Green Is the New Blue would like to wish everyone a wonderful season heading into Thanksgiving. We are so thankful for all who follow us and help us strive for a Sustainable Sport.


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How to Create a “Living Jump” at Your Farm

BarnManager is thrilled to welcome environmental non-profit group Green is the New Blue to shed some light on sustainability in the equestrian world. Green is the New Blue is an environmental non-profit that strives to reduce the environmental impacts of equine related events and activities. The organization encourages others to incorporate green practices into daily operations both at horse shows and at home.

GINTB has two simple goals: to educate the equine industry about best practices for sustainability and ecological safety, and to provide the tools to make these changes easy and straight-forward to implement.

Founded by amateur rider Stephanie Bulger when she realized the detrimental impact horse events and venues had on the environment, GITNB is dedicated to reducing the environmental impact of horse shows and inspiring equestrians to do their part to live sustainably.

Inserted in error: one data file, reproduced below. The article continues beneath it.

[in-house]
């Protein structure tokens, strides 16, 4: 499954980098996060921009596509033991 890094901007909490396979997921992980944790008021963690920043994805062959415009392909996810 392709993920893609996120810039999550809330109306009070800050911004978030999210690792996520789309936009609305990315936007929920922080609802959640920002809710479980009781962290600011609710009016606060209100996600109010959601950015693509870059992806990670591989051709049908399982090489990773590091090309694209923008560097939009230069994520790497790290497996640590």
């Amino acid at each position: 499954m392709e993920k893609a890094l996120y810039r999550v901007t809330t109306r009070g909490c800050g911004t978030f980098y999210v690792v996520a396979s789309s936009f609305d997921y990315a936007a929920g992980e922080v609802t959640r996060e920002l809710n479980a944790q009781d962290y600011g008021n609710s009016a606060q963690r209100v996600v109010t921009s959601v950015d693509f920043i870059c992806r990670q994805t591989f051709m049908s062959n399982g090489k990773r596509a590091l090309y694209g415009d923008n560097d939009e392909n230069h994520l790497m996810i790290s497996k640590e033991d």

Look out for future pieces from Green Is the New Blue as we update you on more ways to go green in your barn!

How to create your living jump:

Green Is the New Blue has developed the concept of a “Living Jump” to promote biodiversity and support species that enhance ecosystem resilience. To build a Living Jump at your facility, all you need to do is source plants from a local nursery using native species that support pollinators and create habitats for other insects, such as ladybugs. Check out the steps below to see how to build your biodiverse jump course!

Biodiversity describes the overall variety of living things in the ecosystem, from microorganisms, to plants, to horses and their riders. Biodiversity is important because it provides us with vital resources such as food, water, shelter, medicine, and fuel. A biodiverse environment is also more resilient in the face of disaster. When equestrians source native plants within the course design and farm landscaping processes, they help to sustain local environments that, in turn, sustain human life.

The “Living Jump” at the Aiken Horse Park’s International Hunter Derby included South Carolina’s native species Ligustrum, Liriope, and Lantana. Photo: A&S Photography

1. Identify native plant species